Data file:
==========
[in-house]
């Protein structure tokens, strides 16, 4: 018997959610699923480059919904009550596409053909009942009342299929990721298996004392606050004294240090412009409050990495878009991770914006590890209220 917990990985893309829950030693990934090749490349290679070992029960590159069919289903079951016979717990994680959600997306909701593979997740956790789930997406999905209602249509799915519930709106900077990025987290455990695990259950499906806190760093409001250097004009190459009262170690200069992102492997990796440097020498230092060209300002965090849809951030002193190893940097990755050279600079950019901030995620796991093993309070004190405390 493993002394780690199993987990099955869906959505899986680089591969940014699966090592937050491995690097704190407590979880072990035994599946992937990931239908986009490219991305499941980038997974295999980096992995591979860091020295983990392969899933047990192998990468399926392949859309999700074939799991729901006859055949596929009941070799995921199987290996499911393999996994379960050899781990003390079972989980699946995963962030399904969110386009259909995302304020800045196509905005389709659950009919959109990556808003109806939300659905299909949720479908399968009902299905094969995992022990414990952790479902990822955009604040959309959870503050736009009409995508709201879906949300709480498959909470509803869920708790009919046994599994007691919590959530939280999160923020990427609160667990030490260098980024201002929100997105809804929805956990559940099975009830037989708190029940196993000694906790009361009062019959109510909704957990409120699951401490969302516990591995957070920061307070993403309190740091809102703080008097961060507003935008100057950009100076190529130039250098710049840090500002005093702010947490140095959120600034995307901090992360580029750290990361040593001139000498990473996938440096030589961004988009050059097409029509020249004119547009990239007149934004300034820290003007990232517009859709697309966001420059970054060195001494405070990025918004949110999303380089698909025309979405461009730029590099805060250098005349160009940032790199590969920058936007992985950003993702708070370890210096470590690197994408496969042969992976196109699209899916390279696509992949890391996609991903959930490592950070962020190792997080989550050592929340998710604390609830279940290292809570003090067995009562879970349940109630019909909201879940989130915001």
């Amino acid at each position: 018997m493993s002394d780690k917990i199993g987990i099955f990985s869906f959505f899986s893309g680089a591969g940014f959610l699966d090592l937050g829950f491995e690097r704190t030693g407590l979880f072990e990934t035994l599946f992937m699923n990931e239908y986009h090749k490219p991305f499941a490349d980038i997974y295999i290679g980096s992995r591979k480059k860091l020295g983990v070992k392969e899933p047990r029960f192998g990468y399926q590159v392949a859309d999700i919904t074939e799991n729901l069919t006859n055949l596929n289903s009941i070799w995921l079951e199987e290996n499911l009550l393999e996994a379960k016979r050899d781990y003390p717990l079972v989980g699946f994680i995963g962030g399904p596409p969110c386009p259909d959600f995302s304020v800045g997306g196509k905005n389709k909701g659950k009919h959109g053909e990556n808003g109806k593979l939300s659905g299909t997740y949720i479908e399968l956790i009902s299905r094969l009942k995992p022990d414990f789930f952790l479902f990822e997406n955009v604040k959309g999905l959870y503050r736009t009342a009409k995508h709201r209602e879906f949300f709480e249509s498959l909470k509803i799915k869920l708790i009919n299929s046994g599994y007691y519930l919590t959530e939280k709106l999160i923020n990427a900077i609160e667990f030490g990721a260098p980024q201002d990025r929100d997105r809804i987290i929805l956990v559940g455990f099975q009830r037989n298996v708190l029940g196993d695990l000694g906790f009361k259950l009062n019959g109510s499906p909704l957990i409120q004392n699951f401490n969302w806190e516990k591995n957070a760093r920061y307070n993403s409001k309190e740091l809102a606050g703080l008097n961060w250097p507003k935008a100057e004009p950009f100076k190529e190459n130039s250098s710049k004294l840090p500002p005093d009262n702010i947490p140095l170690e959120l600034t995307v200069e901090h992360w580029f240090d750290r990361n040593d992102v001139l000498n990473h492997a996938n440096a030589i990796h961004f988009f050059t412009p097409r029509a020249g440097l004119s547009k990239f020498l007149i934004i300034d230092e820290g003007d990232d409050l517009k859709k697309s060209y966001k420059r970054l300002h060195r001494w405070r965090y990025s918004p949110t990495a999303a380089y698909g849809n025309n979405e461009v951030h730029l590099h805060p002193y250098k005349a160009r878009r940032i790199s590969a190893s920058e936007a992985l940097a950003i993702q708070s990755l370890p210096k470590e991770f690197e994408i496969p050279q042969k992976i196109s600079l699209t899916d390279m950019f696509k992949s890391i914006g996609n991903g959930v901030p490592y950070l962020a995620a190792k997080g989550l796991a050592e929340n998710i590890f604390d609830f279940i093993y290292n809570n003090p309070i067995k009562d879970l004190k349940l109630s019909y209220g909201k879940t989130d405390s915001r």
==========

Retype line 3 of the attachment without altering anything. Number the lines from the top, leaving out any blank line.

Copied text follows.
């Amino acid at each position: 018997m493993s002394d780690k917990i199993g987990i099955f990985s869906f959505f899986s893309g680089a591969g940014f959610l699966d090592l937050g829950f491995e690097r704190t030693g407590l979880f072990e990934t035994l599946f992937m699923n990931e239908y986009h090749k490219p991305f499941a490349d980038i997974y295999i290679g980096s992995r591979k480059k860091l020295g983990v070992k392969e899933p047990r029960f192998g990468y399926q590159v392949a859309d999700i919904t074939e799991n729901l069919t006859n055949l596929n289903s009941i070799w995921l079951e199987e290996n499911l009550l393999e996994a379960k016979r050899d781990y003390p717990l079972v989980g699946f994680i995963g962030g399904p596409p969110c386009p259909d959600f995302s304020v800045g997306g196509k905005n389709k909701g659950k009919h959109g053909e990556n808003g109806k593979l939300s659905g299909t997740y949720i479908e399968l956790i009902s299905r094969l009942k995992p022990d414990f789930f952790l479902f990822e997406n955009v604040k959309g999905l959870y503050r736009t009342a009409k995508h709201r209602e879906f949300f709480e249509s498959l909470k509803i799915k869920l708790i009919n299929s046994g599994y007691y519930l919590t959530e939280k709106l999160i923020n990427a900077i609160e667990f030490g990721a260098p980024q201002d990025r929100d997105r809804i987290i929805l956990v559940g455990f099975q009830r037989n298996v708190l029940g196993d695990l000694g906790f009361k259950l009062n019959g109510s499906p909704l957990i409120q004392n699951f401490n969302w806190e516990k591995n957070a760093r920061y307070n993403s409001k309190e740091l809102a606050g703080l008097n961060w250097p507003k935008a100057e004009p950009f100076k190529e190459n130039s250098s710049k004294l840090p500002p005093d009262n702010i947490p140095l170690e959120l600034t995307v200069e901090h992360w580029f240090d750290r990361n040593d992102v001139l000498n990473h492997a996938n440096a030589i990796h961004f988009f050059t412009p097409r029509a020249g440097l004119s547009k990239f020498l007149i934004i300034d230092e820290g003007d990232d409050l517009k859709k697309s060209y966001k420059r970054l300002h060195r001494w405070r965090y990025s918004p949110t990495a999303a380089y698909g849809n025309n979405e461009v951030h730029l590099h805060p002193y250098k005349a160009r878009r940032i790199s590969a190893s920058e936007a992985l940097a950003i993702q708070s990755l370890p210096k470590e991770f690197e994408i496969p050279q042969k992976i196109s600079l699209t899916d390279m950019f696509k992949s890391i914006g996609n991903g959930v901030p490592y950070l962020a995620a190792k997080g989550l796991a050592e929340n998710i590890f604390d609830f279940i093993y290292n809570n003090p309070i067995k009562d879970l004190k349940l109630s019909y209220g909201k879940t989130d405390s915001r």